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Hurst, TX Divorce and Family Law AttorneyDivorce can be one of the most difficult and stressful experiences you can go through. As you work to negotiate a settlement that will meet your needs, address the many ways your life is changing, and take steps to ensure that you will be treated fairly, the process of divorce can be emotionally draining. Fortunately, there are alternatives to traditional litigation in court, and divorce mediation is often the most beneficial option for everyone involved. By understanding the advantages and disadvantages of mediation, you can decide if this method is right for you.

What Is Divorce Mediation?

As you consider whether to use mediation, it is important to understand exactly what it entails. Divorce mediation is a voluntary process in which two divorcing spouses attempt to settle their differences with the help of a mediator. The mediator is an impartial third party who facilitates communication between the spouses and helps them work together to reach an agreement on all issues related to their divorce, such as child custody, division of assets and debts, spousal maintenance, etc. It is important to note that the mediator does not make decisions or provide legal advice; instead, they act as a facilitator by helping each spouse understand the other’s point of view while guiding the couple towards agreements they can both be satisfied with.

Advantages of Divorce Mediation

  • Cost savings: One of the primary advantages of divorce mediation is that it will provide savings for both parties, especially when compared to traditional court proceedings. While you and your spouse will still be advised to hire separate attorneys, and you may need to pay some court fees during your case, splitting the costs of a single mediator will be much less expensive than paying for your attorneys to negotiate with each other, appear in multiple court hearings, and prepare for a trial. Since the mediation process is often much faster than litigation, it can help save a great deal of time and money in the long run.


Hurst, TX Lawyer Handling Alimony CasesStay-at-home parents play an important role in raising children and managing a household. However, a parent who has not worked outside the home for an extended period of time or who has foregone career opportunities in order to focus on household responsibilities may be concerned about what will happen in the event of divorce. In these cases, a parent may worry that they will be unable to continue staying at home to provide care for their children, and if they choose to return to work, they may be uncertain about their career prospects and their ability to meet their ongoing needs. Depending on the circumstances of a particular case, a stay-at-home parent may be eligible to receive spousal maintenance (commonly known as alimony).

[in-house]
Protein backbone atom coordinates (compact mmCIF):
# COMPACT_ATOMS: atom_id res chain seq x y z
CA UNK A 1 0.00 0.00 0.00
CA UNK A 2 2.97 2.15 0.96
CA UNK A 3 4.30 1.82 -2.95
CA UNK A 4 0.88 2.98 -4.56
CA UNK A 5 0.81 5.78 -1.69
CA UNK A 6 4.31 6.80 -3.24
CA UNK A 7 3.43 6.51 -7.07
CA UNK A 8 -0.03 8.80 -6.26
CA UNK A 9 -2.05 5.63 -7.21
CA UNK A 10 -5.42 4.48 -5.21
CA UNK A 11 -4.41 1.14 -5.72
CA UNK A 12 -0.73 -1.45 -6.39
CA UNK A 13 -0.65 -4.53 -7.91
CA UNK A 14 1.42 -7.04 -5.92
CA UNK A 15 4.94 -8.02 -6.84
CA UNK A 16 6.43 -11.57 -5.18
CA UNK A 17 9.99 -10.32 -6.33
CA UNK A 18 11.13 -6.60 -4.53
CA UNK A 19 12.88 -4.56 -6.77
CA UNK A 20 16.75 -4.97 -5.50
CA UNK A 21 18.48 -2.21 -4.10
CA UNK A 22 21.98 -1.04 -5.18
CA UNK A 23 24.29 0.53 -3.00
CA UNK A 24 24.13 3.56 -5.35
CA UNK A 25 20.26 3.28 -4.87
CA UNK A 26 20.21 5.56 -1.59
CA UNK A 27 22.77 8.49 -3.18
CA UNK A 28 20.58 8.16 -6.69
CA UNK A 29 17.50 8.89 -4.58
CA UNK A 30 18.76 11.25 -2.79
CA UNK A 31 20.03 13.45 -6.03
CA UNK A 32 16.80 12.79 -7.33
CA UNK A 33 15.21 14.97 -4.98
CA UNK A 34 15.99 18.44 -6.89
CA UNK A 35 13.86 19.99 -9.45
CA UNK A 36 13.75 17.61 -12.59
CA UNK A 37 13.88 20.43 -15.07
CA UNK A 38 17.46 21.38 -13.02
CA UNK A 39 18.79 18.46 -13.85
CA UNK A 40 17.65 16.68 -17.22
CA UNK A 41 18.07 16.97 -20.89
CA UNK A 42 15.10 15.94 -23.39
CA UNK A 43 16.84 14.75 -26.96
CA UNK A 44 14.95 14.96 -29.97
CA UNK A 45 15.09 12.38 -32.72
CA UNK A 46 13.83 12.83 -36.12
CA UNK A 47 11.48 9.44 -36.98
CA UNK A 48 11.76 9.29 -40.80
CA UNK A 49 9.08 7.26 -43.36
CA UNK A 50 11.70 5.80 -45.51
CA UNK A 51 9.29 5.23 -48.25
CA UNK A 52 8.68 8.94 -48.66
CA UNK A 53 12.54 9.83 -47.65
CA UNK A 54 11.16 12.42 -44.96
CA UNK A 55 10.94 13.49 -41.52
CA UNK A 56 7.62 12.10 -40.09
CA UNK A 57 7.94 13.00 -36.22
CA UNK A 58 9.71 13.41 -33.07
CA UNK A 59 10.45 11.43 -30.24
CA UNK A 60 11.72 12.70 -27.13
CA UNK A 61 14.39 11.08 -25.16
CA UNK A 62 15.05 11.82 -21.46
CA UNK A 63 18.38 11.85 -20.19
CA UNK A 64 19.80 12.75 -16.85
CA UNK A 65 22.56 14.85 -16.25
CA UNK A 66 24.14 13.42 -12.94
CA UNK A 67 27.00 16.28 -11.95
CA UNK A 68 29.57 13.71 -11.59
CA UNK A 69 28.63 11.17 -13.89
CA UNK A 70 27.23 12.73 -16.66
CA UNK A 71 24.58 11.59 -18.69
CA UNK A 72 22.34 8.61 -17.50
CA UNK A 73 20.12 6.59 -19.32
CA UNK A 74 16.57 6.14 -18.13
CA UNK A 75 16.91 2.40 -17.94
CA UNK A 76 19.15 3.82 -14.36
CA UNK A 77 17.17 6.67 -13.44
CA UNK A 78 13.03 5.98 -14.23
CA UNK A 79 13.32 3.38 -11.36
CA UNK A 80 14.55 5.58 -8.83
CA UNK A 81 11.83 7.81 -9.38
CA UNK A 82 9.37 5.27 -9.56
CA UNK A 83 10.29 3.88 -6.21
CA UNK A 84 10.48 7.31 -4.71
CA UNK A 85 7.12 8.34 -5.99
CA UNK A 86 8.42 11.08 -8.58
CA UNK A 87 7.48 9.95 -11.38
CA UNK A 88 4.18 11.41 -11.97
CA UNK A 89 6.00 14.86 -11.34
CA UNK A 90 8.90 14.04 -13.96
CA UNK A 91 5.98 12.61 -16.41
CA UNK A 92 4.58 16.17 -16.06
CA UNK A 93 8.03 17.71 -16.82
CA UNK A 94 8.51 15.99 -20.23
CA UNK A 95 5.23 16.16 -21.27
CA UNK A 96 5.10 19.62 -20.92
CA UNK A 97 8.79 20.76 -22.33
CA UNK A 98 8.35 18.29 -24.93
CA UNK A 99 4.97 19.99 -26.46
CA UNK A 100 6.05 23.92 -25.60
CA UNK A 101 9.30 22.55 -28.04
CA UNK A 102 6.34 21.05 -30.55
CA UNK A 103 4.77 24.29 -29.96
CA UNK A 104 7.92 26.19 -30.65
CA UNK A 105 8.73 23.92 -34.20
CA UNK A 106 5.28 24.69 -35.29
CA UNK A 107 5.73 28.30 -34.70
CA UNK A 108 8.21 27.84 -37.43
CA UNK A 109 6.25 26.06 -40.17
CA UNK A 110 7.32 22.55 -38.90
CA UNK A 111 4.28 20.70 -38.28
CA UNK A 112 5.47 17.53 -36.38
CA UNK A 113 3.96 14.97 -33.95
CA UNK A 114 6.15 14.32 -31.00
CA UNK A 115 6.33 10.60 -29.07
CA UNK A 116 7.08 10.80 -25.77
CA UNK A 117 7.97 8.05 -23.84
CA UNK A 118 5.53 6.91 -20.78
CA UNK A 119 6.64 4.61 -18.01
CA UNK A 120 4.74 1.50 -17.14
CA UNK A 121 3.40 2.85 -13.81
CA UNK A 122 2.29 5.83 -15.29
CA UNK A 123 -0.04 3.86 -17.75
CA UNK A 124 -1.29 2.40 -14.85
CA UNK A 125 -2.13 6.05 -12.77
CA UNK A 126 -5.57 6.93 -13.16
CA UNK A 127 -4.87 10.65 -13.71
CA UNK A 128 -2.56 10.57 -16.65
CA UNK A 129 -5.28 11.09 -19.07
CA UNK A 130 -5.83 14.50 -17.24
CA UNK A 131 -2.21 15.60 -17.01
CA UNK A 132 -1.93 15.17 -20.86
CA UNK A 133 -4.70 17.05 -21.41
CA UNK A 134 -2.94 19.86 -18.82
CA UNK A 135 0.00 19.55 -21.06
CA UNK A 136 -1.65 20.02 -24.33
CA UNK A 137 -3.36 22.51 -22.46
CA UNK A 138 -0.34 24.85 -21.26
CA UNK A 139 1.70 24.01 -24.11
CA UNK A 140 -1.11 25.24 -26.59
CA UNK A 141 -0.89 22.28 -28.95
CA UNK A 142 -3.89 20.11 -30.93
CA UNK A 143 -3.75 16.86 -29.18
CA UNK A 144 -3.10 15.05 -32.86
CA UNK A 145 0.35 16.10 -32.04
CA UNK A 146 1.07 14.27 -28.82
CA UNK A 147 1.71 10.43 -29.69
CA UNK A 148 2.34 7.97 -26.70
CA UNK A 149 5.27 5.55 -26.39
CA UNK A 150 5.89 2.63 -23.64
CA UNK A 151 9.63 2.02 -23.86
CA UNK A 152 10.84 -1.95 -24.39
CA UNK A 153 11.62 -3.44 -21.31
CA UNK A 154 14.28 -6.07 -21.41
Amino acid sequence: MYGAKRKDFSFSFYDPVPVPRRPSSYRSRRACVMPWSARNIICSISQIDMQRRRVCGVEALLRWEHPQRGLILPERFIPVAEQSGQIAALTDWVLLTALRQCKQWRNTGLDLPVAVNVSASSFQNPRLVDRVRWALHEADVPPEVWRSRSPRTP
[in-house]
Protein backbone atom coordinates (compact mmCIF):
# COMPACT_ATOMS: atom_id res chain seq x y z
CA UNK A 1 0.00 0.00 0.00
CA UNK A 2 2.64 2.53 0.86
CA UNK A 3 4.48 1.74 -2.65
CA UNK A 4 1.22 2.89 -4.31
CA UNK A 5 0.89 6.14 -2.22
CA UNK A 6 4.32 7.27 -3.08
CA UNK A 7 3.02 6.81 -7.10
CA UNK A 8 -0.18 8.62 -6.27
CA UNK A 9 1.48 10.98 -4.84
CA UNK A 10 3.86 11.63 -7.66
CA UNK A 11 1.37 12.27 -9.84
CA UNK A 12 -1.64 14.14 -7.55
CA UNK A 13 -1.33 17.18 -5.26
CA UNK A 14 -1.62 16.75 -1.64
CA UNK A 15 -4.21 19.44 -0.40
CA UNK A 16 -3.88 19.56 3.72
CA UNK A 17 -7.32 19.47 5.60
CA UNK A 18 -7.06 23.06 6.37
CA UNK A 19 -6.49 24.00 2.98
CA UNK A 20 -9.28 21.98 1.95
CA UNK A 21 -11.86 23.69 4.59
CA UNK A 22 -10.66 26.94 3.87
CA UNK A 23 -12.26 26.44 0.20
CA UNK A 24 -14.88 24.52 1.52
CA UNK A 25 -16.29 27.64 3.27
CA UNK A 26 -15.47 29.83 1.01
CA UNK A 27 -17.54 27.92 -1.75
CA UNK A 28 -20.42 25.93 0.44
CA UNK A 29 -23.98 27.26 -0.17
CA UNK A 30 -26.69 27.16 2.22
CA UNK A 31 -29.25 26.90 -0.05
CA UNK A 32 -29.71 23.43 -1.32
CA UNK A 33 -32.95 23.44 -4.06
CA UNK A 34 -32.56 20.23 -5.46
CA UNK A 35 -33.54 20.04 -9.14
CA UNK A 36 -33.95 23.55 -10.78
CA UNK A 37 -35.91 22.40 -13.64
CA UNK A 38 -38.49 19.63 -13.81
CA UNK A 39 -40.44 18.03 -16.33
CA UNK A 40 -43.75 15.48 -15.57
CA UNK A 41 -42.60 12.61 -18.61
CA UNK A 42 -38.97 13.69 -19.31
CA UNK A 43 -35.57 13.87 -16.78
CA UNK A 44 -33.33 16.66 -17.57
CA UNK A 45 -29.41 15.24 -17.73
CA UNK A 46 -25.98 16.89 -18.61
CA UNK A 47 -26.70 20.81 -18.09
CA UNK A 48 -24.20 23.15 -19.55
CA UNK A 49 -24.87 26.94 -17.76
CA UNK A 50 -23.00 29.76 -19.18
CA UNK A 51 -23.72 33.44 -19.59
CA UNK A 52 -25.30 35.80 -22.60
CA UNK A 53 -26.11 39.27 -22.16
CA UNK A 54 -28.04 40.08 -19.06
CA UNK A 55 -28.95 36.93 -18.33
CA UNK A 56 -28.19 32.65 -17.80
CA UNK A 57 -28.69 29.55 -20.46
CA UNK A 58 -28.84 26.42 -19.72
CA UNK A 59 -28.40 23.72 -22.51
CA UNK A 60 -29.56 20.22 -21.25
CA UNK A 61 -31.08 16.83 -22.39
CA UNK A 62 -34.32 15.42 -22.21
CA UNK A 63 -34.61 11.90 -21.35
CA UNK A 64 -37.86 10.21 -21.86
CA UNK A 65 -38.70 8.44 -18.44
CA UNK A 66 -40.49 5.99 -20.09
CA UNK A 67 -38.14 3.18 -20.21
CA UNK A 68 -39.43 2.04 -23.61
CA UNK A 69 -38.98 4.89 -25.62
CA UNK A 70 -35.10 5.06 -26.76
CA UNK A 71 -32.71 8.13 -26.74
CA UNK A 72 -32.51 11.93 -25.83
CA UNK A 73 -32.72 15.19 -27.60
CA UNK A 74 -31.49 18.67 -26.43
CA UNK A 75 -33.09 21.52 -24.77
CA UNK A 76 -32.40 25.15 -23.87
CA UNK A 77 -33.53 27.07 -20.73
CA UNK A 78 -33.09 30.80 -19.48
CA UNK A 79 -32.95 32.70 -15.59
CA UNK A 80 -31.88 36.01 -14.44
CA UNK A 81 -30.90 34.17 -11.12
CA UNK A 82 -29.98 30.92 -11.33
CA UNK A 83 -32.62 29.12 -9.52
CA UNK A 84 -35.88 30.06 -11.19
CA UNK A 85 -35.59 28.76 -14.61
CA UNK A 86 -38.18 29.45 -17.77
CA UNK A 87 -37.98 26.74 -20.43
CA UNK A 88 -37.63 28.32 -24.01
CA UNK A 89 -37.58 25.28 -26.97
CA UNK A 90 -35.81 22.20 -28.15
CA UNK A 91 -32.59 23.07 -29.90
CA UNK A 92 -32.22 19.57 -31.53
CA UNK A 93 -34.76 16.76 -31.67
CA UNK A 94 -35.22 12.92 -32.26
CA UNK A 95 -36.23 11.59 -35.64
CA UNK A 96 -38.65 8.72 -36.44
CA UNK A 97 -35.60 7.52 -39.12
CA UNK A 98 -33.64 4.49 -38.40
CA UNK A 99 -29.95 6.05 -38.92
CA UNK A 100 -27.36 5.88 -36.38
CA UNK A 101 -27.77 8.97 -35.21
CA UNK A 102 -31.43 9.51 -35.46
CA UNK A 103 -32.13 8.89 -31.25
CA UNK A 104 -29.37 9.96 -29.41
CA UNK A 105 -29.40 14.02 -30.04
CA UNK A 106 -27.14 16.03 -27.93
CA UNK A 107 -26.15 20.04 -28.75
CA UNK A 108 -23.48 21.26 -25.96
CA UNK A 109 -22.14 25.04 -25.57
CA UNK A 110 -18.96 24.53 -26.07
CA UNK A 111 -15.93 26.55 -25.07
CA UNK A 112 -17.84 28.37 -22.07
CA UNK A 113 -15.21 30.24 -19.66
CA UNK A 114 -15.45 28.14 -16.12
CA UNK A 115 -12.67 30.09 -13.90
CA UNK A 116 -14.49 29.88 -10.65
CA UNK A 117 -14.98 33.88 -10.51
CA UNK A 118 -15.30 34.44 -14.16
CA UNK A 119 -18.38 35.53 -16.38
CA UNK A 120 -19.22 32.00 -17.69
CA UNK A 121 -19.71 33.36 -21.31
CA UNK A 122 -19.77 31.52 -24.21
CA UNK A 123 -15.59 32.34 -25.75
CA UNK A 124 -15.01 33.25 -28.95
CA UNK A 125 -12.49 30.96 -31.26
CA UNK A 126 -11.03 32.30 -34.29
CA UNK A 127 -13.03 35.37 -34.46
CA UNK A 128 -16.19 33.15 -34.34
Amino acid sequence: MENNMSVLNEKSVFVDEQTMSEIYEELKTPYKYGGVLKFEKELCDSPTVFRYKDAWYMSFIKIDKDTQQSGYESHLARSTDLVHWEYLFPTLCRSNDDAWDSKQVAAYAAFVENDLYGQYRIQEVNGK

Types of Alimony in Texas

In Texas, there are two types of alimony that may be available to stay-at-home parents: temporary and permanent spousal maintenance. Temporary maintenance is usually awarded when one spouse needs financial assistance while they wait for the divorce proceedings to be finalized. This type of maintenance typically lasts until the divorce is complete and ceases once it has been finalized. Permanent maintenance will provide long-term financial assistance after the divorce has been finalized.

Permanent alimony will usually only be awarded if specific eligibility requirements have been met. If a couple was married for at least 10 years, and the spouse seeking maintenance does not have the ability to provide for their own financial needs, a court may determine that alimony is appropriate. A person may also be eligible for maintenance if they have been married for less than 10 years, but they have a physical or mental disability that prevents them from working and earning enough to support themselves, their ability to work is limited because they are the primary caretaker of a child with a disability that requires substantial care and supervision, or the other spouse committed acts of domestic violence within two years before the couple's divorce case began.


Hurst Retirement Asset Divorce LawyerGetting a divorce can be a complex and stressful process, and there are a variety of issues that will need to be addressed before a marriage can be legally dissolved. Many of these issues will be related to the property division process, and disputes can arise between spouses about who should get what pieces of property or who will be responsible for certain debts. Of the different types of complex property issues that may need to be resolved, determining how to divide assets such as retirement savings accounts or pension benefits can be especially complicated. It is important for spouses to understand the applicable state laws that address the division of assets and the steps they can take to protect their financial interests.